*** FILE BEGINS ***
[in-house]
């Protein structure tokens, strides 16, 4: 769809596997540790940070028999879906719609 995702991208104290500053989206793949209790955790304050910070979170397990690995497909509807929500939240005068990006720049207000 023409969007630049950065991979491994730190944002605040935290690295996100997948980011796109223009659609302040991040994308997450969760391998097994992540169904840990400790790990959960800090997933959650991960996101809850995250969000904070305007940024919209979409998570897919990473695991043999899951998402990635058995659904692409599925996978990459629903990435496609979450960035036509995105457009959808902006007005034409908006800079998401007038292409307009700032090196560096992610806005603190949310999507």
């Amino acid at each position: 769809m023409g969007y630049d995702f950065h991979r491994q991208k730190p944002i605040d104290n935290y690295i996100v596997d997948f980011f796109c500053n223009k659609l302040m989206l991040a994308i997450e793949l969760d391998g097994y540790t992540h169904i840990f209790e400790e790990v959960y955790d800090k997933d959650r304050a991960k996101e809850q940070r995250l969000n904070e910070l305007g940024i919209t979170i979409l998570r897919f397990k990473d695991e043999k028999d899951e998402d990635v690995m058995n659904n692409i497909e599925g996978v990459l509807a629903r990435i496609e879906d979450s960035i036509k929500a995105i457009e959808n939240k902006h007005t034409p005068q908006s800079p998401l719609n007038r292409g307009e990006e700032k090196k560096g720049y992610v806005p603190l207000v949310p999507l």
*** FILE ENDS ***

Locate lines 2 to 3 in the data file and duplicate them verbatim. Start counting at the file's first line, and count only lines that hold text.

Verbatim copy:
């Protein structure tokens, strides 16, 4: 769809596997540790940070028999879906719609 995702991208104290500053989206793949209790955790304050910070979170397990690995497909509807929500939240005068990006720049207000 023409969007630049950065991979491994730190944002605040935290690295996100997948980011796109223009659609302040991040994308997450969760391998097994992540169904840990400790790990959960800090997933959650991960996101809850995250969000904070305007940024919209979409998570897919990473695991043999899951998402990635058995659904692409599925996978990459629903990435496609979450960035036509995105457009959808902006007005034409908006800079998401007038292409307009700032090196560096992610806005603190949310999507």
């Amino acid at each position: 769809m023409g969007y630049d995702f950065h991979r491994q991208k730190p944002i605040d104290n935290y690295i996100v596997d997948f980011f796109c500053n223009k659609l302040m989206l991040a994308i997450e793949l969760d391998g097994y540790t992540h169904i840990f209790e400790e790990v959960y955790d800090k997933d959650r304050a991960k996101e809850q940070r995250l969000n904070e910070l305007g940024i919209t979170i979409l998570r897919f397990k990473d695991e043999k028999d899951e998402d990635v690995m058995n659904n692409i497909e599925g996978v990459l509807a629903r990435i496609e879906d979450s960035i036509k929500a995105i457009e959808n939240k902006h007005t034409p005068q908006s800079p998401l719609n007038r292409g307009e990006e700032k090196k560096g720049y992610v806005p603190l207000v949310p999507l």